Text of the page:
If you go back to the end of the last recession, Steel Dynamics, Inc.'s (STLD 0.34%) stock price has roughly doubled. The next best performance from a major U.S. steel mill is essentially a price gain of... nothing. Nil. Zero. What is Steel Dynamics doing that the rest of the industry isn't? Here's why investors are paying a premium for Steel Dynamics, Inc.
A relative standout
The steel industry has been in a funk since the 2007 to 2009 recession ended. Relatively weak demand, oversupply, and heavy competition from cheap imports have all taken a big toll. For example, AK Steel (AKS) has lost money every year since 2009. United States Steel (X -2.27%) has bled red ink in six of those seven years. And global giant ArcelorMittal (MT 0.30%), which is a big player in the domestic market, has lost money for each of the last four years.
By comparison, Steel Dynamics posted a loss in only two years, 2009 and last year. The only company with a more impressive earnings record is Nucor (NUE 1.62%), which only lost money in 2009. There's no doubt that Nucor and Steel Dynamics have managed to do better than the pack.
But why have Steel Dynamics' shares roughly doubled since 2009 while Nucor shares have only managed to break even over that span? The other major mills are all down 50% or more -- in case you were wondering.
Growing at a good time
The reason why Nucor has held up so much better than peers pretty much boils down to its impressive financial performance, conservative finances, and the fact that it uses more flexible electric arc furnaces. (They can be ramped up and down more quickly and use more scrap metal, among other things.) Steel Dynamics has similar qualities, because it's done relatively well financially and also focuses on electric arc furnaces. It's debt at roughly half of its capital structure is higher than Nucor's, at around 35%, but for the most part, the two companies have a number of key similarities.
So why is Steel Dynamics up around 100% when Nucor in not? The answer is about history and size. Nucor traces its steel roots back to the 1960s, and today it sports a market cap of $15 billion. Steel Dynamics was founded in 1993 and has a far more modest market cap of $6 billion today.
Essentially, Nucor has a legacy. It's a good one, but that doesn't change the fact that it's bigger, older, and more entrenched. Growth is simply harder for this industry giant to achieve.
Steel Dynamics is a virtual baby, building itself from the ground up. That means it can use the latest technology and focus on the most desirable industry niches. And it doesn't have the labor issues that come with a long business history: Labor relations have made life even harder for companies like AK Steel and U.S. Steel. In the steel industry, then, Steel Dynamics is something of a clean slate where small moves can have a big impact.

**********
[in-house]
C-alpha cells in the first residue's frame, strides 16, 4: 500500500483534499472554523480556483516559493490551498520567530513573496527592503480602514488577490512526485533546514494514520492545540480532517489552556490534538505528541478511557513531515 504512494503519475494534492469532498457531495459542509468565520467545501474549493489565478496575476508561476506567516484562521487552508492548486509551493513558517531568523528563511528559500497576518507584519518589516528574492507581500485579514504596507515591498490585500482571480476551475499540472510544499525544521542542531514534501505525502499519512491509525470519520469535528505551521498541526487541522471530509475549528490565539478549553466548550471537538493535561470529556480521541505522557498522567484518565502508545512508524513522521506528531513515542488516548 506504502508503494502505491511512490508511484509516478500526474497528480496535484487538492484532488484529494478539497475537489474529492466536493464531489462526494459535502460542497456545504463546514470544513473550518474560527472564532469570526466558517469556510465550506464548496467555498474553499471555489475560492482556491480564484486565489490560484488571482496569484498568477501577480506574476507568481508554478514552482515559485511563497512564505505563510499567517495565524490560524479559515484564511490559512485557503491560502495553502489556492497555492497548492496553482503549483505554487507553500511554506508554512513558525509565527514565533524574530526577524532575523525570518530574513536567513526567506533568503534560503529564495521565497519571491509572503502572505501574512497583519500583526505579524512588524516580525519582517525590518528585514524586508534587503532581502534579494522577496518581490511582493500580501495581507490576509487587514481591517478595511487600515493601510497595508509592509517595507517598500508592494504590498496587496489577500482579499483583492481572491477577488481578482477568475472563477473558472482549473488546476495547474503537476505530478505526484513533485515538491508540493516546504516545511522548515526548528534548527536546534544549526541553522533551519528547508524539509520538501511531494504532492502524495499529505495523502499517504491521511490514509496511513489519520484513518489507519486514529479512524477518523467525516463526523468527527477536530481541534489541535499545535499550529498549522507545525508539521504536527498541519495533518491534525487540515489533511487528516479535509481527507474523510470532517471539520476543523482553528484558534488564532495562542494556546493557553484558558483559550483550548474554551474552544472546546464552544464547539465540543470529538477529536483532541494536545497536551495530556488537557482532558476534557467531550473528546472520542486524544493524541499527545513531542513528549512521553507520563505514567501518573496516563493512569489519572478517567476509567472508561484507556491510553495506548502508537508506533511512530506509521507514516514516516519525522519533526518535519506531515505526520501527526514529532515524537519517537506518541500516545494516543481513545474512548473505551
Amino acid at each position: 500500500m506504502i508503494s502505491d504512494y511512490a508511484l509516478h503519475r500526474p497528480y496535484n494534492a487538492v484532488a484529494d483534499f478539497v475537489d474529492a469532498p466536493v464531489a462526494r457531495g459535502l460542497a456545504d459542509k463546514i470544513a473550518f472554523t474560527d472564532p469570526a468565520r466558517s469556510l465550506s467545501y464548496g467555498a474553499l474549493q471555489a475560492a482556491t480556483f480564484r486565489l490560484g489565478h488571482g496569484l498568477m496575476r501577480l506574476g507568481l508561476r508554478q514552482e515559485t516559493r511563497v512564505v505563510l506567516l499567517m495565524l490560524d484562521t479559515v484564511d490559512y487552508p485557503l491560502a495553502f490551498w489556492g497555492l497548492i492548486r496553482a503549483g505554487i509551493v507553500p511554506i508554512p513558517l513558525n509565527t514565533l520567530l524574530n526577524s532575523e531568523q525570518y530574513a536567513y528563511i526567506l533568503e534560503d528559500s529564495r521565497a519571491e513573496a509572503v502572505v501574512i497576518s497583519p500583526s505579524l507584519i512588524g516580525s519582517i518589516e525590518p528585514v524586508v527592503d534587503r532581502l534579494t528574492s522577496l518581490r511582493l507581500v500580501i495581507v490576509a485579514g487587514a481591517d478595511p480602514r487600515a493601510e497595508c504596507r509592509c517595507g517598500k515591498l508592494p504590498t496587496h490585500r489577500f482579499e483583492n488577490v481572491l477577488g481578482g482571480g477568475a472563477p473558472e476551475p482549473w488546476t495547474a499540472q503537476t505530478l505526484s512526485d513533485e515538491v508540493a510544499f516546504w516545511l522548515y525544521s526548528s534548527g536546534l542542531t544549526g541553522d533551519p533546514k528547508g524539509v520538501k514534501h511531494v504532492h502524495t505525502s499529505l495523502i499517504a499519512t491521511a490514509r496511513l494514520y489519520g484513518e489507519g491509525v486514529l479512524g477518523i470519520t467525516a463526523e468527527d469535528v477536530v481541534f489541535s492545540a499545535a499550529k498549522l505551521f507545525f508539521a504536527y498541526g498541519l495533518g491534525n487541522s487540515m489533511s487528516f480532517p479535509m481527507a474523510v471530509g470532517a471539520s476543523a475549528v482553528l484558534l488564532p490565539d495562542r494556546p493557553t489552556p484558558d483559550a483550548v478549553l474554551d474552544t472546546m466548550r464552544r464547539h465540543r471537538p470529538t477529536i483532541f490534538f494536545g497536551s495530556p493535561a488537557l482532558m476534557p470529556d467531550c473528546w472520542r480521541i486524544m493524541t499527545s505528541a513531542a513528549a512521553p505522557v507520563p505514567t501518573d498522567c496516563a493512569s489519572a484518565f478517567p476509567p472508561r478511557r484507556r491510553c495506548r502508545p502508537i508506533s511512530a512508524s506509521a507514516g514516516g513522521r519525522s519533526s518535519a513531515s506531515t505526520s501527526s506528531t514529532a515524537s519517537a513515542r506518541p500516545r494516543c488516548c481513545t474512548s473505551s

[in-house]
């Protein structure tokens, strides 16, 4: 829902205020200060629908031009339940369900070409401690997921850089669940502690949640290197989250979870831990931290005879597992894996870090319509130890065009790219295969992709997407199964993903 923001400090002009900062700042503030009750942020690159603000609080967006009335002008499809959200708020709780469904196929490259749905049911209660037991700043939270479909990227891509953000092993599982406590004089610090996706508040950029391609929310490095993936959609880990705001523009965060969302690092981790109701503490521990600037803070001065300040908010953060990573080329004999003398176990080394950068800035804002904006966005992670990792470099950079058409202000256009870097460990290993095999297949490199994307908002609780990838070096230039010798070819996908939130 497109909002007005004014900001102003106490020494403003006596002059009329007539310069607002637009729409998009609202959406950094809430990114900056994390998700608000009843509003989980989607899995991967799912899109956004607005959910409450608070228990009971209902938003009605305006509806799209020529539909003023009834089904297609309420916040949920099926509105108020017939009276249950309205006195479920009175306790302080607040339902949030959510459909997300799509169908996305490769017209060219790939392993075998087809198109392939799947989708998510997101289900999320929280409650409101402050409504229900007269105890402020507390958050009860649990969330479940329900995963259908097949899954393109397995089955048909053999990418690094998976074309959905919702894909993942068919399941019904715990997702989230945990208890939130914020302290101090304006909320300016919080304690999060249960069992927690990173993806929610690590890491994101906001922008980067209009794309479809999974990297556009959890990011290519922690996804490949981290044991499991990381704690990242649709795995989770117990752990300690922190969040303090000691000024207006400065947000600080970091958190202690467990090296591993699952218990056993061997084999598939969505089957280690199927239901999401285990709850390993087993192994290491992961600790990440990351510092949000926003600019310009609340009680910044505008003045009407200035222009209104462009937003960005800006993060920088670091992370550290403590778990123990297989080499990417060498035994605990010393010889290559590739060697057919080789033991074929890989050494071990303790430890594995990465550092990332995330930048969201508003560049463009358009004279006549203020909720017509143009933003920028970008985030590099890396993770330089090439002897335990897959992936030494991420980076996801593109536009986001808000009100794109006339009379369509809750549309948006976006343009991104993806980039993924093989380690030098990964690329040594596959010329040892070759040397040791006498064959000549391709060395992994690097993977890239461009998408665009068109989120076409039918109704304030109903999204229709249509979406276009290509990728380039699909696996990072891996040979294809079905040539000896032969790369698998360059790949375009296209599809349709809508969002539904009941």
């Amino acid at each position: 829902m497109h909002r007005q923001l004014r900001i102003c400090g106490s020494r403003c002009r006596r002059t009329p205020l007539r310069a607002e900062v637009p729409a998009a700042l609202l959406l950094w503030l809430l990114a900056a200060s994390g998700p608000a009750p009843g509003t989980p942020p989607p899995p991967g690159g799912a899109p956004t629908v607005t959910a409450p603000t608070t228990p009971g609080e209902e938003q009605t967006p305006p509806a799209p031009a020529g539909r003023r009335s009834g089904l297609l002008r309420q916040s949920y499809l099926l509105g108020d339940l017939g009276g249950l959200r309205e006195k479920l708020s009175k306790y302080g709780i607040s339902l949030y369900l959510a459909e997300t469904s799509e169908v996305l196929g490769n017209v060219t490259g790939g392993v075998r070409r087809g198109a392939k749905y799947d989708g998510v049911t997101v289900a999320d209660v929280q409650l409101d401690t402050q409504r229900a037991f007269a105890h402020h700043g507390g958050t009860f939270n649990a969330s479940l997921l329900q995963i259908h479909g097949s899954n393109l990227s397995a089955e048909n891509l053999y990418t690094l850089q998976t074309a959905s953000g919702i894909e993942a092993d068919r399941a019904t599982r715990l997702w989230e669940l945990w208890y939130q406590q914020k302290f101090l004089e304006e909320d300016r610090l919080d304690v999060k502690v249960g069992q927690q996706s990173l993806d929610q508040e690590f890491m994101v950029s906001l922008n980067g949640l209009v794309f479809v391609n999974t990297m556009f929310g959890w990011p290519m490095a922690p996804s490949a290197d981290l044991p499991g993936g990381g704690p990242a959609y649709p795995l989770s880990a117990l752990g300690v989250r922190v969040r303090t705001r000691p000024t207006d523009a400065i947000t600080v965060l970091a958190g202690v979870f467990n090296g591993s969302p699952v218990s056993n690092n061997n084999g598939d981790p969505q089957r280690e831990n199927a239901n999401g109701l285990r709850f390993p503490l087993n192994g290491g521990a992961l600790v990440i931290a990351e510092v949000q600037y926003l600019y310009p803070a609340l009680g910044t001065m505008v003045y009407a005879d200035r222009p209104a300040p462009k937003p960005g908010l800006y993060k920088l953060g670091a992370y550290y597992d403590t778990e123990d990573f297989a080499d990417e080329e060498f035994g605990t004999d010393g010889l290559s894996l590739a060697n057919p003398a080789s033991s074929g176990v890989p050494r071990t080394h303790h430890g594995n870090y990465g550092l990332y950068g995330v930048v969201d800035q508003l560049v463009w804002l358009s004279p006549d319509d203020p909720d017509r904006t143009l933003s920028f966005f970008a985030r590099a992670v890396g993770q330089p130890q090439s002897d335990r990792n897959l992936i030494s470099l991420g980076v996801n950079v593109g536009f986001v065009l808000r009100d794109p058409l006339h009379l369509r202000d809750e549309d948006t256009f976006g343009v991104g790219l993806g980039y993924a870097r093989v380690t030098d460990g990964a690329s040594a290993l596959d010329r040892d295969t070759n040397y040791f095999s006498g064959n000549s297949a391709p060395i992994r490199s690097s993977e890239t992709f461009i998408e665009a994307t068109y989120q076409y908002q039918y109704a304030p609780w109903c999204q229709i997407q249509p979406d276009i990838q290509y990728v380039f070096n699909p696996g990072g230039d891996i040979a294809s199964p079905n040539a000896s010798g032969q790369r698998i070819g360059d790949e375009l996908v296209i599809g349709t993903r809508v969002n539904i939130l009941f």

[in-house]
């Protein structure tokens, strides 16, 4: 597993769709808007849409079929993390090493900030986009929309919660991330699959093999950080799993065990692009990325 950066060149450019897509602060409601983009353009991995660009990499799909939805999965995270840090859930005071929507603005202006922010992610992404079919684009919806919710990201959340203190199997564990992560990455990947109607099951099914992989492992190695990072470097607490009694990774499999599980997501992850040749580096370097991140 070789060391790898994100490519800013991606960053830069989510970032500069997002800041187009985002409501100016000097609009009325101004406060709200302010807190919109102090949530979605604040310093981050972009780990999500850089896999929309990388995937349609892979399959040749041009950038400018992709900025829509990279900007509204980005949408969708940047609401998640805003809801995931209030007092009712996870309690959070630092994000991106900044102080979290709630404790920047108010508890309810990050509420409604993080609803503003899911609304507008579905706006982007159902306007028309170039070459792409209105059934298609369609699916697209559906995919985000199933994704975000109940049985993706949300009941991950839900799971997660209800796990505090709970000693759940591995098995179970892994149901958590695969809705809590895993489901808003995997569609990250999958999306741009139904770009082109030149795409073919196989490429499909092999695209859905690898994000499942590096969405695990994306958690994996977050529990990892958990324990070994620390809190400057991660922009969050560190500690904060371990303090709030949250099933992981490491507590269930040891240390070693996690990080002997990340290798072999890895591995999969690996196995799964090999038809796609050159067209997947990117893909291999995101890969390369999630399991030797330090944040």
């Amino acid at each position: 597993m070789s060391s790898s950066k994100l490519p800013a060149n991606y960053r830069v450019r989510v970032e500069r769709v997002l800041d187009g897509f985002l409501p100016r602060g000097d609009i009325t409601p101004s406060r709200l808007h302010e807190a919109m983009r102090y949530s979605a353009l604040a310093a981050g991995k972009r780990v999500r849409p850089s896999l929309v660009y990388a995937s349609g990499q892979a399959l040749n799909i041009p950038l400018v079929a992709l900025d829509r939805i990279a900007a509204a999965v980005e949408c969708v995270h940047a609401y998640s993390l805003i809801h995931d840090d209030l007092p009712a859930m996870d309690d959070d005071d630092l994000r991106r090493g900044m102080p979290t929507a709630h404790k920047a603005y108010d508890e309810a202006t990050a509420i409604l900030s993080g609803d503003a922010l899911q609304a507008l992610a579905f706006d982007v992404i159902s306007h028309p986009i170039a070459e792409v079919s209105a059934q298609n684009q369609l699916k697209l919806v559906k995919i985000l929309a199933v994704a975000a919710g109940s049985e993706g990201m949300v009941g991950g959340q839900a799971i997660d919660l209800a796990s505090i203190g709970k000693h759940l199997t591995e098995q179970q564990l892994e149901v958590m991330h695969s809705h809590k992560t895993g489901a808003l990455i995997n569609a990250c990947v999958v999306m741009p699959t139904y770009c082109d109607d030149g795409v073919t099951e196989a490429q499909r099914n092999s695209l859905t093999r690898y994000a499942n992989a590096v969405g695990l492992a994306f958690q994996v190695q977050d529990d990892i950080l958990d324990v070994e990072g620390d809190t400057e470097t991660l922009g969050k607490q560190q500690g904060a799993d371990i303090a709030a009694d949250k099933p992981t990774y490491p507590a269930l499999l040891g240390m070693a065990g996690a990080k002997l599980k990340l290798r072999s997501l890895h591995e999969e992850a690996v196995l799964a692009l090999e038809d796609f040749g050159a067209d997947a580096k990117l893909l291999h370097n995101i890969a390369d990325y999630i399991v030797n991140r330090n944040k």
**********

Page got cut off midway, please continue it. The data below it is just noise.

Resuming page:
And it's used that to its advantage. The most obvious evidence is in its earnings numbers, which have held up better than its peers. But since 2009, the company has been expanding capabilities at existing mills, opening new mills, and making bolt-on acquisitions. Nothing huge, per se, but because of Steel Dynamics' more modest size, these moves have been important growth catalysts.
Taken together, these investments have led to increasing production and capacity. In other words, Steel Dynamics has been growing its business. Compare that to companies like AK Steel and U.S. Steel, which have been shutting mills down and selling off assets. And equally important, the growth at Steel Dynamics has been accompanied with above industry utilization rates, partially a byproduct of focusing on the most desirable industry niches.
It costs a lot of money to run a steel mill no matter how much that mill actually produces, so the more steel you make, you spread those fixed costs around. This is why utilization rates are so important. Steel Dynamics has a history of running its mills at a higher level than peers. For example, last year, when the industry was running at 70% of capacity, Steel Dynamics hit 79%. So it's growing its business and running its mills more. Those are pretty positive attributes from an investment standpoint.
Underneath the numbers
When you look just at the top and bottom lines, Steel Dynamics has held up better than most of its peers. That's one reason why its stock has done so well, while others haven't. But the bigger picture is deeper.
Steel Dynamics is a relatively young company, growing its business while others shrink. Moreover, its able to focus on the most modern technology while avoiding legacy issues that make life hard for industry players who have been around for longer. The best part, ironically, may be that it's doing this during an industry downturn, which means things like acquisitions can be done on the cheap. No wonder investors are paying a premium for Steel Dynamics Inc.